Geometric innovations from tooling suppliers are pushing cubic boron nitride (CBN) cutting insert technology, increasing efficiency and cost-effectiveness of hard turning operations. Medical manufacturers who machine parts with tolerances beyond the sub-micron level may want to consider hard turning instead of grinding, even for smaller-run batches. This may seem counterintuitive in terms of sticker price, as CBN inserts designed for hard turning tend to cost 10x to 20x more than conventional tooling, cemented carbide will always cost less than what essentially are man-made diamonds – but today’s machine tools and spindles provide the savings.
Rigid machine and fast spindle can increase cost-per-edge effectiveness up to 300x for medical shops, improving tool life and overall productivity. Those increases come even before the optimizations made possible by combining processes on a single machine.
State-of-the-art lean manufacturing relies on multi-process machines that accomplish as much as possible in a single setup. This reduces workpiece scrapping rise because of human error during re-clamping or a transfer from one machine to the next – key considerations with highly precise medical parts – and frees up operators for other tasks.
Advanced hard-turn tooling with standard CNC lathes and ISO standard-geometry inserts can eliminate grinding processes for all but the most precise operations. Some applications cannot be hard turned, particularly those that require custom grinding solutions for difficult-to-turn part features, but grinding machines can be expensive, single-purpose investments, and hard turning can lower the barrier to entry for precision machining with hardened materials.
In addition to the cost savings of using one machine to rough-out and finish a part, most lathes are more versatile than most grinders. Smaller shops with medical contracts can maintain processing flexibility to keep up with the pace of high-mix/low-volume (HMLV) production.
Additionally, CNC turning machines need not be particularly advanced models so long as they offer the main requirements for hard turning and optimal tool life: high rigidity and vibration damping. Typically, CBN inserts are more brittle than traditional carbide or steel cutting tools, so any process instability will chip inserts and reduce tool life. Coolant can effectively extend tool life, but only in continuous cutting operations, as coolant hitting an extremely hot tool tip causes thermal shock and microfractures.
Innovations in CBN tooling solutions enable hard turning for equally innovative materials, including parts with hardness transitions. The Secomax CH2540, for example, uses a new flowing radius chipbreaker to make these transitions easier to handle. Produced through laser machining instead of traditional tool grinding (eliminating grinding even on tool creation), this chipbreaker uses a continuous radius along the cutting edge rather than a hard angle. Chip formation and evacuation remain consistent when the tip of the tool moves from a hard surface to a soft area, such as on parts with hardened bearing or welded surfaces.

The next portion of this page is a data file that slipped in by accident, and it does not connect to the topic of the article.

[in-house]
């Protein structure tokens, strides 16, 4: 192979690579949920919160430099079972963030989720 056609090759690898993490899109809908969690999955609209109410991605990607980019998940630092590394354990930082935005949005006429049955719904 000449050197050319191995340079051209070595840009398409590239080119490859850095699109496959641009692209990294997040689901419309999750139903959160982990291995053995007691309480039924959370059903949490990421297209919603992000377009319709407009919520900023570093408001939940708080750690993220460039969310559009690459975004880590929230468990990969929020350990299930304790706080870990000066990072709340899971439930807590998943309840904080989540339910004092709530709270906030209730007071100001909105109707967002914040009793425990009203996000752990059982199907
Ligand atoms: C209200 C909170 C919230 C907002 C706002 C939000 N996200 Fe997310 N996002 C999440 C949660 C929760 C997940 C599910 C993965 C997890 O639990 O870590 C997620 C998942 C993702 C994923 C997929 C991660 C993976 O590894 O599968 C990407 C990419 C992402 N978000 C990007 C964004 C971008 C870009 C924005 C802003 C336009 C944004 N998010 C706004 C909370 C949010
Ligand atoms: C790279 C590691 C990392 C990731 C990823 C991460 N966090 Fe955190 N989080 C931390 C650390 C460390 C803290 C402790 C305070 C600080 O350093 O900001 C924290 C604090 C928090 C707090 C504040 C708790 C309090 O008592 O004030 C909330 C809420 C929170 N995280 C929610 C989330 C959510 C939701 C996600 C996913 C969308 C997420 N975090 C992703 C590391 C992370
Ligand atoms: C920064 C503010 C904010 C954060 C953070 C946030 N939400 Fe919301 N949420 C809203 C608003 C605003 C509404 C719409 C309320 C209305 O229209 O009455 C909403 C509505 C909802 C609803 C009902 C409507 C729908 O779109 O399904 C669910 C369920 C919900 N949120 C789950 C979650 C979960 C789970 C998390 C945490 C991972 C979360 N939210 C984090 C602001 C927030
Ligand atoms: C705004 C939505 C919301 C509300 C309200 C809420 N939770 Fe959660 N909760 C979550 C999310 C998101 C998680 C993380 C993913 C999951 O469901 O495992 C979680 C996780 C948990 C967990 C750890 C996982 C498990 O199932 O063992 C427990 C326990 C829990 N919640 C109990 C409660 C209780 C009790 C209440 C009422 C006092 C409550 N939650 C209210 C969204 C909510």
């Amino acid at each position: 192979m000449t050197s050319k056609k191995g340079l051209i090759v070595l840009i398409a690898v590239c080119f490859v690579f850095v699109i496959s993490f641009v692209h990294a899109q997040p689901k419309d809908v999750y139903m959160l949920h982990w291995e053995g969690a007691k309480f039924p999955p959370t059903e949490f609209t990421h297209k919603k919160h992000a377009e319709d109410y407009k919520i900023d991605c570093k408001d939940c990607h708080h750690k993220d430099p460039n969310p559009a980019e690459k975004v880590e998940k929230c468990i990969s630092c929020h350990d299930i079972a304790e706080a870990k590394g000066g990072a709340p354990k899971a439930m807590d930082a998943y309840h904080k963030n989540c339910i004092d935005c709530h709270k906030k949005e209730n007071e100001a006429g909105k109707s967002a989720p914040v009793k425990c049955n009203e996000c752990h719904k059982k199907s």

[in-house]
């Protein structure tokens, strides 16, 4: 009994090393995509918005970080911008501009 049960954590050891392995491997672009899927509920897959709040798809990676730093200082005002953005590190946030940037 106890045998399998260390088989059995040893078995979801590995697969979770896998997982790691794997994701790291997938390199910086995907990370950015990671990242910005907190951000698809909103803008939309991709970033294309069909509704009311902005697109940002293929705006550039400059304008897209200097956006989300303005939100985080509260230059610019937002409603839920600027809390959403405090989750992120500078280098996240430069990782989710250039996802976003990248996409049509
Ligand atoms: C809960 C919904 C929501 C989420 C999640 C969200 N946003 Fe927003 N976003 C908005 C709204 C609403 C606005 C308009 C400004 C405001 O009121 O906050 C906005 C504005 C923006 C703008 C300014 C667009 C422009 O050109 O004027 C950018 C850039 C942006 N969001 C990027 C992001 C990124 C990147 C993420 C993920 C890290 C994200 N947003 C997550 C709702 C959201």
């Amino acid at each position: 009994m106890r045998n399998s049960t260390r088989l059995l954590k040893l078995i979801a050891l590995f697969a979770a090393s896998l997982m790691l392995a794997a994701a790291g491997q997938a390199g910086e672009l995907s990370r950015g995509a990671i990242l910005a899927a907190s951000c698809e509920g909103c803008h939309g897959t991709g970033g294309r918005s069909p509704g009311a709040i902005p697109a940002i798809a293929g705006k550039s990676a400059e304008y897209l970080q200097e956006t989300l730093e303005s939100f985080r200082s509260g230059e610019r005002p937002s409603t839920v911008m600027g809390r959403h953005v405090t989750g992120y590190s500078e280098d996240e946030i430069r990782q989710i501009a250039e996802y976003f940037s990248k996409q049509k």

Hard turning involves running machines at higher speeds-and-feeds to achieve a softened cutting zone at the insert edge via elevated temperatures – finishing via controlled plasticization. Tooling options such as the CH2540 wiper geometries enable 300% faster feed rates than standard inserts, allowing for even greater speeds.
To improve the cost effectiveness of these tools, Seco uses solid-style inserts rather than brazing the tips. Brazed-tip inserts typically come with two to eight cutting edges, depending on geometry, whereas solid inserts can include up to 20, depending on depth of cut, which reduces cost per part per edge by 4x. The CBN bimodal grain size distribution’s coarser grains help deflect cracks, extending tool life even further.
These tools have long been common in the automotive industry, where indexable inserts promote cost-effective mass production of ring and pinion gears, as well as other components. Now, CBN tooling has made this solution widely accessible. The upfront cost remains higher, but by any measure, the long-term cost savings in tooling are significant. Factor in additional process optimization, and most shops will find hard turning to be the right choice for their finishing operations in medical-industry production.